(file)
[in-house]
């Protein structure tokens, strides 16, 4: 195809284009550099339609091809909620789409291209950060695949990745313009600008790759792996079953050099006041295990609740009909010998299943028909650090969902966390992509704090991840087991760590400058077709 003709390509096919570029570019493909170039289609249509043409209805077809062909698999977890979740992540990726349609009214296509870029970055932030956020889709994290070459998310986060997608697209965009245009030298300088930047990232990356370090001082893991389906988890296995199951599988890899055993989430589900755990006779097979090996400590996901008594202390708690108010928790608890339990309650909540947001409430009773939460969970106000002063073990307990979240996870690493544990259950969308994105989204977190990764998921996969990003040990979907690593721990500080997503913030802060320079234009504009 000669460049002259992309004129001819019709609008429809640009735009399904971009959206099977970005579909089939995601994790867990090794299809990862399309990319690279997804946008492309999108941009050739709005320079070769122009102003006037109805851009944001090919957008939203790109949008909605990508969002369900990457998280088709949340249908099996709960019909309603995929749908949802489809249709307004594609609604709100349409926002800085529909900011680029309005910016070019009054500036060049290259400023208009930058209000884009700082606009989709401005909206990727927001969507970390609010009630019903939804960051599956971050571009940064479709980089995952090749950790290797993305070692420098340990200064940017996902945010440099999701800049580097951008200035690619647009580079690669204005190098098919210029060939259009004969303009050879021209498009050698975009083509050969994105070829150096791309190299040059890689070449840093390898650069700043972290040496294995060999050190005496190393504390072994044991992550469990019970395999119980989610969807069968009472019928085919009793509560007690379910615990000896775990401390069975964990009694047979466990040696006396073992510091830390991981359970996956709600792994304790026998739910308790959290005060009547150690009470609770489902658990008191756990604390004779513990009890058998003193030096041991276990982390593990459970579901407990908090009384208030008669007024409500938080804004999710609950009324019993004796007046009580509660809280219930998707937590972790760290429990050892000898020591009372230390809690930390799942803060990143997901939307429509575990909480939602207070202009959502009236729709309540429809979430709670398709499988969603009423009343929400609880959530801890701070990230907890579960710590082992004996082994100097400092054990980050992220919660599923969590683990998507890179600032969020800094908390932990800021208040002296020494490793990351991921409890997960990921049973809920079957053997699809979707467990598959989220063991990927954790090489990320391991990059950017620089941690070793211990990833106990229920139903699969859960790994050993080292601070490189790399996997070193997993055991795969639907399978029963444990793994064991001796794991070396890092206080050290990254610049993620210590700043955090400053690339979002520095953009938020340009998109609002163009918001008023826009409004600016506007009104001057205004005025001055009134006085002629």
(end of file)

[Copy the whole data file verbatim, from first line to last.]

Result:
[in-house]
């Protein structure tokens, strides 16, 4: 195809284009550099339609091809909620789409291209950060695949990745313009600008790759792996079953050099006041295990609740009909010998299943028909650090969902966390992509704090991840087991760590400058077709 003709390509096919570029570019493909170039289609249509043409209805077809062909698999977890979740992540990726349609009214296509870029970055932030956020889709994290070459998310986060997608697209965009245009030298300088930047990232990356370090001082893991389906988890296995199951599988890899055993989430589900755990006779097979090996400590996901008594202390708690108010928790608890339990309650909540947001409430009773939460969970106000002063073990307990979240996870690493544990259950969308994105989204977190990764998921996969990003040990979907690593721990500080997503913030802060320079234009504009 000669460049002259992309004129001819019709609008429809640009735009399904971009959206099977970005579909089939995601994790867990090794299809990862399309990319690279997804946008492309999108941009050739709005320079070769122009102003006037109805851009944001090919957008939203790109949008909605990508969002369900990457998280088709949340249908099996709960019909309603995929749908949802489809249709307004594609609604709100349409926002800085529909900011680029309005910016070019009054500036060049290259400023208009930058209000884009700082606009989709401005909206990727927001969507970390609010009630019903939804960051599956971050571009940064479709980089995952090749950790290797993305070692420098340990200064940017996902945010440099999701800049580097951008200035690619647009580079690669204005190098098919210029060939259009004969303009050879021209498009050698975009083509050969994105070829150096791309190299040059890689070449840093390898650069700043972290040496294995060999050190005496190393504390072994044991992550469990019970395999119980989610969807069968009472019928085919009793509560007690379910615990000896775990401390069975964990009694047979466990040696006396073992510091830390991981359970996956709600792994304790026998739910308790959290005060009547150690009470609770489902658990008191756990604390004779513990009890058998003193030096041991276990982390593990459970579901407990908090009384208030008669007024409500938080804004999710609950009324019993004796007046009580509660809280219930998707937590972790760290429990050892000898020591009372230390809690930390799942803060990143997901939307429509575990909480939602207070202009959502009236729709309540429809979430709670398709499988969603009423009343929400609880959530801890701070990230907890579960710590082992004996082994100097400092054990980050992220919660599923969590683990998507890179600032969020800094908390932990800021208040002296020494490793990351991921409890997960990921049973809920079957053997699809979707467990598959989220063991990927954790090489990320391991990059950017620089941690070793211990990833106990229920139903699969859960790994050993080292601070490189790399996997070193997993055991795969639907399978029963444990793994064991001796794991070396890092206080050290990254610049993620210590700043955090400053690339979002520095953009938020340009998109609002163009918001008023826009409004600016506007009104001057205004005025001055009134006085002629």